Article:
Sounds like the numbers of tourists are getting overwhelming. It really puts me off traveling. Such a conundrum.

    Liked by 2 people

  3. I share your concerns for the environment 100%. Greed is the terrible engine that drives the destruction of all things beautiful. Enjoy the beauty (what is left) and let it take your breath away, Su. Best wishes!

    Liked by 2 people

  4. Su, you think that’s bad, Canada has been shipping its garbage to China and the Philippines. China no longer wants it and the Philippines is so mad at us they are shipping our garbage back to us. Who in their right mind would ever think of sending their garbage off shore? We are a disgrace.
    Leslie

    Liked by 3 people

  5. Hey, desecrating beauty seems to be what we do. From the utter pollution of every major river in Europe and the British Isles to the pollution of water and air in Asia … it just took a little while to get to you. Peter Jackson’s movies were great — and they also suddenly made your country a really attractive vacation venue. And those visitors don’t seem to get that they aren’t in a theme park where the attendant come to pick up all the trash. The human animal, overall, is kind of a pig, except pigs only get themselves dirty, not the rest of the world.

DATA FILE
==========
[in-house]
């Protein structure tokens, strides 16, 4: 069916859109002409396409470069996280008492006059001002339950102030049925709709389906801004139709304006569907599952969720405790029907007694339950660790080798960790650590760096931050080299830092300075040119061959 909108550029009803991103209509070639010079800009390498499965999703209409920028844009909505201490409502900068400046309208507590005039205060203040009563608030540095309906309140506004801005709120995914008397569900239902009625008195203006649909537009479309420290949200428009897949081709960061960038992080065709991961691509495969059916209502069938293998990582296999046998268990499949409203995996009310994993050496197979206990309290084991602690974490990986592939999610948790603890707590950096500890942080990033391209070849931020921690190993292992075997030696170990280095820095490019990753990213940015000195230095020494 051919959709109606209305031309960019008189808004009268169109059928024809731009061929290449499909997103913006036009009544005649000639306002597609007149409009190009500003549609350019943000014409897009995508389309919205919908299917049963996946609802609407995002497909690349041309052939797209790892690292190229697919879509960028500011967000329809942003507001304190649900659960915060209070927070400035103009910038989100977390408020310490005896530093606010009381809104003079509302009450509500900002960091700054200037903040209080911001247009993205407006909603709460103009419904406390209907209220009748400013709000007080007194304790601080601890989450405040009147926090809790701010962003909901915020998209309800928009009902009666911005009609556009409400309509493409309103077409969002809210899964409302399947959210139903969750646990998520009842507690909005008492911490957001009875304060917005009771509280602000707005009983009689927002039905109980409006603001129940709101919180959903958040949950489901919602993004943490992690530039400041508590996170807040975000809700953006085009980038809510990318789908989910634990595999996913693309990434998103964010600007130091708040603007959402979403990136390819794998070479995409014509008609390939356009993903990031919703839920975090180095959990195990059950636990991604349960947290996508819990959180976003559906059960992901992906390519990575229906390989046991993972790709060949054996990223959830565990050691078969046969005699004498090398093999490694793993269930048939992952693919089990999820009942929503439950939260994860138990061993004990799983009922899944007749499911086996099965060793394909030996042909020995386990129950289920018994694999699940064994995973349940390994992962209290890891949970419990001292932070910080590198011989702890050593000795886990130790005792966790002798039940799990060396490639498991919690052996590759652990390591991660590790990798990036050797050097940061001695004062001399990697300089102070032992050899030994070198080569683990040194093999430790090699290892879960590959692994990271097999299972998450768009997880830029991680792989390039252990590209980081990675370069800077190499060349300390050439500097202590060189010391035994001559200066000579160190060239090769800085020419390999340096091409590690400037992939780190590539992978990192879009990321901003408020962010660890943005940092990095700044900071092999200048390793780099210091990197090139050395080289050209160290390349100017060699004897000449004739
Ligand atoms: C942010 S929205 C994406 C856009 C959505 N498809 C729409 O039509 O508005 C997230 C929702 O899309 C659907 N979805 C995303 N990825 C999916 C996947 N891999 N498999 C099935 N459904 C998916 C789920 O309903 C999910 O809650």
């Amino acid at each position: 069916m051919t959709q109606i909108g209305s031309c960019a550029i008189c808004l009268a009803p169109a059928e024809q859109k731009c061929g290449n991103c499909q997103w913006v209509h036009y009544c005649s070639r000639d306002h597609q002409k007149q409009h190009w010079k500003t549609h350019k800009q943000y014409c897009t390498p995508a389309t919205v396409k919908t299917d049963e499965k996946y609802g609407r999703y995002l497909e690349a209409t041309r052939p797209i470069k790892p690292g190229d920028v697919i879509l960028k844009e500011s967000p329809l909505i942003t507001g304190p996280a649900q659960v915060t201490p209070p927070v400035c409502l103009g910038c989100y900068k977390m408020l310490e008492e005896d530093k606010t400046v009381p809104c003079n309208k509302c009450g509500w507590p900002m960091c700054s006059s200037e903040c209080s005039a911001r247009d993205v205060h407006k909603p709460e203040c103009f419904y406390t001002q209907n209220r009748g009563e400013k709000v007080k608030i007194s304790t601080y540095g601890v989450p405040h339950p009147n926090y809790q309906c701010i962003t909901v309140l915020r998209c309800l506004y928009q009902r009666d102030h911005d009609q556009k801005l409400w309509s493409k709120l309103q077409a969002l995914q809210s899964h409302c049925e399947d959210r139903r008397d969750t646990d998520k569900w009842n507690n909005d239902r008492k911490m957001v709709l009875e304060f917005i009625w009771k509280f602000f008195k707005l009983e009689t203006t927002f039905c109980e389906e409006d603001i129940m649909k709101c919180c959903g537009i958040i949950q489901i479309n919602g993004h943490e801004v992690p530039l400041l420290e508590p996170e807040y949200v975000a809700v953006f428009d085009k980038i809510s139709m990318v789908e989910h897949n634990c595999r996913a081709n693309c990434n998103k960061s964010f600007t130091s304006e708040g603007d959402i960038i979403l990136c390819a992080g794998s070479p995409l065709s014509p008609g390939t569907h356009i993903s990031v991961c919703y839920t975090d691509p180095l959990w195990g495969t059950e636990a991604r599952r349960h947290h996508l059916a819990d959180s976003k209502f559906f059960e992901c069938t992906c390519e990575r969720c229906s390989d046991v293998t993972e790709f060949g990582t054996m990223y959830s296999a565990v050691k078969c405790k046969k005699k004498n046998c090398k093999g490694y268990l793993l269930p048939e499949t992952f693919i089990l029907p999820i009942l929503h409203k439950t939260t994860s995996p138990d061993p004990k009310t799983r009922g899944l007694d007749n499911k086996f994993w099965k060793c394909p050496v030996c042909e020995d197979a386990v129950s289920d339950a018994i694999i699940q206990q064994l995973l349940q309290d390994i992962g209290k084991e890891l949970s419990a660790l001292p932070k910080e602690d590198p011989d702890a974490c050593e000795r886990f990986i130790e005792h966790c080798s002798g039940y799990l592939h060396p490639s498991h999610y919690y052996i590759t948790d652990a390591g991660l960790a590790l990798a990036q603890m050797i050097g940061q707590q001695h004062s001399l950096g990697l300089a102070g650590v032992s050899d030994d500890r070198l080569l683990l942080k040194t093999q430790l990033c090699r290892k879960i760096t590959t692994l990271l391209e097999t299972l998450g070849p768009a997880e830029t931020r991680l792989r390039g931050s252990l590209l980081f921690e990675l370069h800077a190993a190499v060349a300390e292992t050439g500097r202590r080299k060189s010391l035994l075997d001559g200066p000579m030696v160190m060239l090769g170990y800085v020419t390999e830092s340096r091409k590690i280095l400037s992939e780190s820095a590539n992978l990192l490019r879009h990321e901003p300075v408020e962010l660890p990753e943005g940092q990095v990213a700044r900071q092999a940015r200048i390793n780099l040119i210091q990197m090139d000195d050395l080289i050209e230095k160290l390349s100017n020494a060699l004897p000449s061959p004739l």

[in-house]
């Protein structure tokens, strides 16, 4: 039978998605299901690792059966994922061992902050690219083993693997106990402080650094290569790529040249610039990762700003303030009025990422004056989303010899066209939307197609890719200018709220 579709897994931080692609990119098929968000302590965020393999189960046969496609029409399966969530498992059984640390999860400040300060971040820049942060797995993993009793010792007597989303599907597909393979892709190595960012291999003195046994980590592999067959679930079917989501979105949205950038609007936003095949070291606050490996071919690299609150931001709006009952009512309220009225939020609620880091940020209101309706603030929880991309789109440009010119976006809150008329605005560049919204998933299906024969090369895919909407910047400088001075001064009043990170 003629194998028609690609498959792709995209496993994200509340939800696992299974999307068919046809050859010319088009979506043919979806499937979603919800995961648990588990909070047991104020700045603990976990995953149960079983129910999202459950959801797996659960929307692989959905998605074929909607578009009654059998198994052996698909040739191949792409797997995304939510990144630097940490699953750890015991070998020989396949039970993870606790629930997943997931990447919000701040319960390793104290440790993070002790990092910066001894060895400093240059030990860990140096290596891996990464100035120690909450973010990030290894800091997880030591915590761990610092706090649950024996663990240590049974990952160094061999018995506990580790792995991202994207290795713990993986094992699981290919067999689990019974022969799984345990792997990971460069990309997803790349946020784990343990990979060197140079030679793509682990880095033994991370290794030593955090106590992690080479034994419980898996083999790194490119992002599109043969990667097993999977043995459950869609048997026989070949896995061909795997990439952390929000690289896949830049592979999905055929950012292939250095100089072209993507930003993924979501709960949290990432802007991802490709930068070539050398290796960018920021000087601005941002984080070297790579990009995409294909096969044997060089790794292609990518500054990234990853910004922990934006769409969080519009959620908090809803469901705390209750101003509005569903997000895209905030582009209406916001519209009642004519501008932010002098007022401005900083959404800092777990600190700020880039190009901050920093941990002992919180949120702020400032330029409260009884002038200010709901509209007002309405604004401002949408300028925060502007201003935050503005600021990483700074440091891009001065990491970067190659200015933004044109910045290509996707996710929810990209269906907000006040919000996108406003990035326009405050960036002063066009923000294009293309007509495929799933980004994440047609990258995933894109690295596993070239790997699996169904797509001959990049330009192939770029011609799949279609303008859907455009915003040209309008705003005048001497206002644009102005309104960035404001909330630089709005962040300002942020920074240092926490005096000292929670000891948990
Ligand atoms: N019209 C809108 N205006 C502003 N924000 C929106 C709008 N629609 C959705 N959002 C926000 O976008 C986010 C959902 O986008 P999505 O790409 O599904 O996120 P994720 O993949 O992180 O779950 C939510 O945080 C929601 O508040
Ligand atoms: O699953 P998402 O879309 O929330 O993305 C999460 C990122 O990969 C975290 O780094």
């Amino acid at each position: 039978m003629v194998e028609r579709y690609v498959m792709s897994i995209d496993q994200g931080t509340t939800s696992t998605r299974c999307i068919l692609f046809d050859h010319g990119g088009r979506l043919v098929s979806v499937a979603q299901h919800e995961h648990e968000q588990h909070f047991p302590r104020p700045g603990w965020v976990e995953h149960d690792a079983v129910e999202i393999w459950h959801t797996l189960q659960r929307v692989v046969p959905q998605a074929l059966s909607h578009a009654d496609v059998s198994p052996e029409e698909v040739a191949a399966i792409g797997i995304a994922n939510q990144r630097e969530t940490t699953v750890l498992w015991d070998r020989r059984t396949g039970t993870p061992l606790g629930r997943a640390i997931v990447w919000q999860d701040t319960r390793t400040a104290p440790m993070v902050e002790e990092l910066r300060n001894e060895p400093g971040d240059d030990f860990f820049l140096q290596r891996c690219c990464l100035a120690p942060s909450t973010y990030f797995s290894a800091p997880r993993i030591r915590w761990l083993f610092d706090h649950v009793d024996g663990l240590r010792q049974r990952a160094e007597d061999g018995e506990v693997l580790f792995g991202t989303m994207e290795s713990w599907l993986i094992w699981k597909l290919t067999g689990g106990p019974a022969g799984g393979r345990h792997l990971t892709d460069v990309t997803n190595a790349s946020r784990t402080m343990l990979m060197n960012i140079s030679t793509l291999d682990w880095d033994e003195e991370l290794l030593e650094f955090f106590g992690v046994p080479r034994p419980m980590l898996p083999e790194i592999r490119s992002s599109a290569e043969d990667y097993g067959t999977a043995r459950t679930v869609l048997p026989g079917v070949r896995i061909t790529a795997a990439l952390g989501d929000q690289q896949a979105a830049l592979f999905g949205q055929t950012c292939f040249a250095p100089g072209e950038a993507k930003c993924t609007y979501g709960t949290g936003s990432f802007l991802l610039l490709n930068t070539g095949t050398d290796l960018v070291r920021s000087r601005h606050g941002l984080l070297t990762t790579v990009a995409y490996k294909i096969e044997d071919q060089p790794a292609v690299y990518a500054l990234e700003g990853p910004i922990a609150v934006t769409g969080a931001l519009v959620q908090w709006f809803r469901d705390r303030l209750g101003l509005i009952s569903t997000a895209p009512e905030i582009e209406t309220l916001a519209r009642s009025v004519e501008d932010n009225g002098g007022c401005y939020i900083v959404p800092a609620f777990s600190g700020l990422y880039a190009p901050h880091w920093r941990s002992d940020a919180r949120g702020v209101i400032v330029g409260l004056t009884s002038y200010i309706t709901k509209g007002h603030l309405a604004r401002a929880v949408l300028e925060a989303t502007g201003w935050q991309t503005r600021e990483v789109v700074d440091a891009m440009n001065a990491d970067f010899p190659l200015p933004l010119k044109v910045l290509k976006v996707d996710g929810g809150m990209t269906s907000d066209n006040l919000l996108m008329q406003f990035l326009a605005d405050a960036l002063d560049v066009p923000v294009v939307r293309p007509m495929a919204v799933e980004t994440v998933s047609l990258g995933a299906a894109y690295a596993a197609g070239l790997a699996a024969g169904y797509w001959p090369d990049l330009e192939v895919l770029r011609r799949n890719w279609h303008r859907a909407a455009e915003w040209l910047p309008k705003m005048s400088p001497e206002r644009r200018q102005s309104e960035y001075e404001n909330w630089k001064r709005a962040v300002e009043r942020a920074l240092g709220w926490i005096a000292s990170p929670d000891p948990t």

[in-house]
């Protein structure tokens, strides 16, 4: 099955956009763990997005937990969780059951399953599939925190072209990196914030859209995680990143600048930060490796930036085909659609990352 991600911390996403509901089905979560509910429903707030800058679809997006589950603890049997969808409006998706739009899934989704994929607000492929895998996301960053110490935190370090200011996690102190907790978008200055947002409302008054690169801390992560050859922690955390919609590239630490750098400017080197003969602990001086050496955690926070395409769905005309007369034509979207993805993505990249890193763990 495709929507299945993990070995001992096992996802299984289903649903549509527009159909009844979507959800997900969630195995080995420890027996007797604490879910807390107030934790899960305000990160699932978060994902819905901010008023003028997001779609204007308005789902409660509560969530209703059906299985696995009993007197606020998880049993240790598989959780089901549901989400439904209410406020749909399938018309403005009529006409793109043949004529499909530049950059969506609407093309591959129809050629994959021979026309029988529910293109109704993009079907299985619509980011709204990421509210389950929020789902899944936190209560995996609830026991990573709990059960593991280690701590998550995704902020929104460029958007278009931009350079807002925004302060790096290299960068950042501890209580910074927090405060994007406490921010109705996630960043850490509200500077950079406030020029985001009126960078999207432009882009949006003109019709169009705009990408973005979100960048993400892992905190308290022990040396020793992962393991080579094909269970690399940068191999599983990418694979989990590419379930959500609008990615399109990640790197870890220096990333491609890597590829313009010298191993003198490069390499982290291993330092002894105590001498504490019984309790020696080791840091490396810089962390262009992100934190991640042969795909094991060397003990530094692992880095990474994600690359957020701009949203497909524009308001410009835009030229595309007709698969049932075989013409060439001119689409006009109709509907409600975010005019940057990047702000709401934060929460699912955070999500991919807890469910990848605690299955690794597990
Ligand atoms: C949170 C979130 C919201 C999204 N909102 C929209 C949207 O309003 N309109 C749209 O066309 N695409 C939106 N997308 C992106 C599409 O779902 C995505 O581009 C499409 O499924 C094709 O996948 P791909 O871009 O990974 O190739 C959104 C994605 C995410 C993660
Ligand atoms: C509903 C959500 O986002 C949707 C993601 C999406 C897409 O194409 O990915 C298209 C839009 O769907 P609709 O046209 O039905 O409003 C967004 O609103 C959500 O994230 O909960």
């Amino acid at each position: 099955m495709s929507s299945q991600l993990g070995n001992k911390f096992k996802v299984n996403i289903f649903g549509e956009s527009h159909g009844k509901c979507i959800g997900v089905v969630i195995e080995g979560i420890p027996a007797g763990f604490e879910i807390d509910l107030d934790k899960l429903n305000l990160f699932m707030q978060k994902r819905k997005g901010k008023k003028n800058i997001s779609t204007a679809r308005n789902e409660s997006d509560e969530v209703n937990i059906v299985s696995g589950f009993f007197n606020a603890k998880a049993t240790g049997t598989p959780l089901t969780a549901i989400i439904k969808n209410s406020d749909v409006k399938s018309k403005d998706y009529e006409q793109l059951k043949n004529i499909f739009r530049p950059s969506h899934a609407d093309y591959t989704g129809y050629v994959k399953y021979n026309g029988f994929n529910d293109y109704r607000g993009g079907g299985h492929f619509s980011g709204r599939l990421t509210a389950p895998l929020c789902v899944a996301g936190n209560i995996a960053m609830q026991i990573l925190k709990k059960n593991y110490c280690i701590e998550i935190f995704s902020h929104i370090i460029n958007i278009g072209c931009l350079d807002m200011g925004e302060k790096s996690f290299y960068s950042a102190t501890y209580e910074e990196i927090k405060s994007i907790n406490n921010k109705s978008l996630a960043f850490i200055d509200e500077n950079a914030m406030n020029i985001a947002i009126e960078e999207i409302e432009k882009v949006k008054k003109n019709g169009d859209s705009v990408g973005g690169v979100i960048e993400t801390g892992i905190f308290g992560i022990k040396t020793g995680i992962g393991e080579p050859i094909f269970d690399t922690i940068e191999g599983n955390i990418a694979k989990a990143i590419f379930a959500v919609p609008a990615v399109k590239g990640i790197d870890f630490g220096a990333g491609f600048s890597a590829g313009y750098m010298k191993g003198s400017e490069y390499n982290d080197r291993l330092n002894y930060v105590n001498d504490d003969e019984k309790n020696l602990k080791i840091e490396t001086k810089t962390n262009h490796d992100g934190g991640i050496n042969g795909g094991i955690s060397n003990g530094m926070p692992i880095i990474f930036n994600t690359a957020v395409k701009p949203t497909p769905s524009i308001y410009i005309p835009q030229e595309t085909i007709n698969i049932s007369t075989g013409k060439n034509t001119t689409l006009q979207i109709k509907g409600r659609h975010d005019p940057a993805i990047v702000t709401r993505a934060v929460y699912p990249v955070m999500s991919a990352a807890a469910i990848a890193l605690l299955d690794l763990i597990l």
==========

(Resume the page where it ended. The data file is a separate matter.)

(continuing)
Liked by 1 person

  6. all of these are breathtaking! And I think there is nowhere nowadays where human beings haven’t destroyed the ‘larger’ part of natural beauty. I only pity the children, future custodians of this world….

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  7. I hear you, Su. It drives me up the walls as well. There are so many stupid people all around the world and our governments actually support their stupidity because it makes us easier to manage. I watch the children in my pottery class with no interest whatsoever in nature and animals. Who don’t care about seeing some spring lambs in the nearby park, who throw away litter on the streets because it’s not their job to look after it… the list goes on and on. And these are only the children in my class! I feel so sad, disappointed and even angry at all this. And to think that children almost always reflect the behaviour of their parents makes it even worse. 😯

    Liked by 1 person

      • I can relate only too well. 😦
        A group of five-year olds made horrible rude remarks to me today when I was on my way home from grocery shopping today (won’t repeat what they called me) – I couldn’t believe my ears at first, and even though I did respond, I lacked the wits at the moment to hit the right tone, I’m afraid. It was just awful. I truly pity their teachers, their parents, and actually themselves – nothing good will come out of them I fear. 😦

        Liked by 1 person

      • That’s utterly appalling.
        I would have been speechless, or incoherent. I’ve never been good at thinking of the right thing to say under pressure.
        I can’t imagine what home life must be like for children to have so little self-control. I pity their teachers too — and the kids. What turmoil must those little minds be in? ☹️

        Liked by 1 person

      • I rather not think too much about it – I know, a cowardly reaction, but what could I do about it anyway? I will concentrate on the kids in my pottery class instead, some of those also need a bit of manner teaching sadly.

        Liked by 1 person